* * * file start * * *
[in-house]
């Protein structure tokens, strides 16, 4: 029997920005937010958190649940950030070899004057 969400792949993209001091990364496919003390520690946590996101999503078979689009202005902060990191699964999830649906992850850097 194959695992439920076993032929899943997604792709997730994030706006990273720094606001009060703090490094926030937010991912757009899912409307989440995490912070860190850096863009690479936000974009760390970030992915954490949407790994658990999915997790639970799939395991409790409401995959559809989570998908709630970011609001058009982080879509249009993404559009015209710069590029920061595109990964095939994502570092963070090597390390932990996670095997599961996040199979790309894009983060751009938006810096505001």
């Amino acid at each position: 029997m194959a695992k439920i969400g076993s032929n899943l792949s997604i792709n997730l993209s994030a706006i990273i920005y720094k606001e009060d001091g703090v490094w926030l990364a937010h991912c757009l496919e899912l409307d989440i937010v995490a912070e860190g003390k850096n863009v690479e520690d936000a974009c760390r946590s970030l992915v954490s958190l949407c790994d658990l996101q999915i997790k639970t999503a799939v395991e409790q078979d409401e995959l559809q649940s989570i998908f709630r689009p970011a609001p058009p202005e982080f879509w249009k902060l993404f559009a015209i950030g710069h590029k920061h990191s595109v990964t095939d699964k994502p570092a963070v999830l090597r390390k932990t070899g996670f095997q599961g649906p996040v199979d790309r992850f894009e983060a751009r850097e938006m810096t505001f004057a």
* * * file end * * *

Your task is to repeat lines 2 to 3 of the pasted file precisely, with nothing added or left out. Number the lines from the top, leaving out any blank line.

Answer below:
């Protein structure tokens, strides 16, 4: 029997920005937010958190649940950030070899004057 969400792949993209001091990364496919003390520690946590996101999503078979689009202005902060990191699964999830649906992850850097 194959695992439920076993032929899943997604792709997730994030706006990273720094606001009060703090490094926030937010991912757009899912409307989440995490912070860190850096863009690479936000974009760390970030992915954490949407790994658990999915997790639970799939395991409790409401995959559809989570998908709630970011609001058009982080879509249009993404559009015209710069590029920061595109990964095939994502570092963070090597390390932990996670095997599961996040199979790309894009983060751009938006810096505001």
């Amino acid at each position: 029997m194959a695992k439920i969400g076993s032929n899943l792949s997604i792709n997730l993209s994030a706006i990273i920005y720094k606001e009060d001091g703090v490094w926030l990364a937010h991912c757009l496919e899912l409307d989440i937010v995490a912070e860190g003390k850096n863009v690479e520690d936000a974009c760390r946590s970030l992915v954490s958190l949407c790994d658990l996101q999915i997790k639970t999503a799939v395991e409790q078979d409401e995959l559809q649940s989570i998908f709630r689009p970011a609001p058009p202005e982080f879509w249009k902060l993404f559009a015209i950030g710069h590029k920061h990191s595109v990964t095939d699964k994502p570092a963070v999830l090597r390390k932990t070899g996670f095997q599961g649906p996040v199979d790309r992850f894009e983060a751009r850097e938006m810096t505001f004057a």